By Ruth Olurounbi, in Washington DC
The World Bank has cut the Sub-Saharan Africa 2019 growth forecast by as much as 15 percent, the bank announced ahead of the upcoming 2019 World Economic Outlook expected to be launched Tuesday by the International Monetary Fund (IMF) at the ongoing World Bank/IMF Annual Spring Meetings in Washington DC.
The region’s growth, earlier projected to reach 3.4 “predicated on diminished policy uncertainty and improved investment in large economies together with continued robust growth in non-resource intensive countries”, was cut to 2.8 percent by the bank as the region faces continued elevated trade tensions and tightening financing conditions despite moderating international trade and investments.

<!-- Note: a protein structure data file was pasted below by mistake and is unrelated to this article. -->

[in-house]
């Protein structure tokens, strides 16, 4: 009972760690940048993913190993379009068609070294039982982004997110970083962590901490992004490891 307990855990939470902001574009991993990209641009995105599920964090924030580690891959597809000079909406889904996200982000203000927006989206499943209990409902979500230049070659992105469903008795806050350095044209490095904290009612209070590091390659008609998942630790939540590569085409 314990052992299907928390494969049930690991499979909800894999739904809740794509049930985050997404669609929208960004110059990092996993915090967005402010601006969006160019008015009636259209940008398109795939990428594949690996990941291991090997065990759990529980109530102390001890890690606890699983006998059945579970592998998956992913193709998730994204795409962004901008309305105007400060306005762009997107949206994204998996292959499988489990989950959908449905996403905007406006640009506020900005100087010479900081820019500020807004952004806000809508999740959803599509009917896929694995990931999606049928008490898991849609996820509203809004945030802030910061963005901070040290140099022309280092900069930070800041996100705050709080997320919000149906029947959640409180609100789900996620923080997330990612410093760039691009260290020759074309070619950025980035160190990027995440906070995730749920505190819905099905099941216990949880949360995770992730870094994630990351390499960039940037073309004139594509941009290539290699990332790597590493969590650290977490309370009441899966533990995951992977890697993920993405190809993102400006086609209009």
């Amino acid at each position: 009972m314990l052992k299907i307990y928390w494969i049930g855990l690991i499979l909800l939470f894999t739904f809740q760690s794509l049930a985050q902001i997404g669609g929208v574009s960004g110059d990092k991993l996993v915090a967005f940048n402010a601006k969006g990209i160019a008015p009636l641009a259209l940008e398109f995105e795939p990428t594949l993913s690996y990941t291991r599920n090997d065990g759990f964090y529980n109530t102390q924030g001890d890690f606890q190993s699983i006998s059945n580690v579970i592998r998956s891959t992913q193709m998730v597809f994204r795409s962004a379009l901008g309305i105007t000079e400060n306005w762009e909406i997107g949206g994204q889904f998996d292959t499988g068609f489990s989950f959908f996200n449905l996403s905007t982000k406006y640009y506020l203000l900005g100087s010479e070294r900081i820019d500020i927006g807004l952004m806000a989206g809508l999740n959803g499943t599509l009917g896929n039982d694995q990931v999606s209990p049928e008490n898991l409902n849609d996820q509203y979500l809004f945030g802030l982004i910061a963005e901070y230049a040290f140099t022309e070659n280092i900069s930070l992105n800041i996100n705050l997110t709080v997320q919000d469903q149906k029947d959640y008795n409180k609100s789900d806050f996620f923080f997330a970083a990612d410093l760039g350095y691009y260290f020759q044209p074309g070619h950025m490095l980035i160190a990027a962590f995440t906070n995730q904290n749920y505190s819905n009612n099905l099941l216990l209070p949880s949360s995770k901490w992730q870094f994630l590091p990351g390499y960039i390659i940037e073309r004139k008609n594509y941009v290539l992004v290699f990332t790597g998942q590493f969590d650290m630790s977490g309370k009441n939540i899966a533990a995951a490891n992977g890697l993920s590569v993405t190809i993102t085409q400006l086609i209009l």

“The slower-than-expected overall growth reflects ongoing global uncertainty, but increasingly comes from domestic macroeconomic instability including poorly managed debt, inflation and deficits,” the bank said.
The Nigerian economy, which grew by an estimated 1.9 per cent last year, up from 0.8 percent the previous year, according to the bank, was expected to grow to 2.2 percent this year, “assuming that oil production will recover and a slow improvement in private demand will constrain growth in the non-oil industrial sector.”
However, the bank foresees developing economies stalling at 4.2 percent this year, just as Nigeria, South Africa and Angola, which make up about 60 per cent of the region’s annual economic output, continue to face several challenges including inflation and high debt profile.
“This downward revision reflects slower growth in Nigeria and Angola, due to challenges in the oil sector, and subdued investment growth in South Africa, due to low business confidence,” the bank said.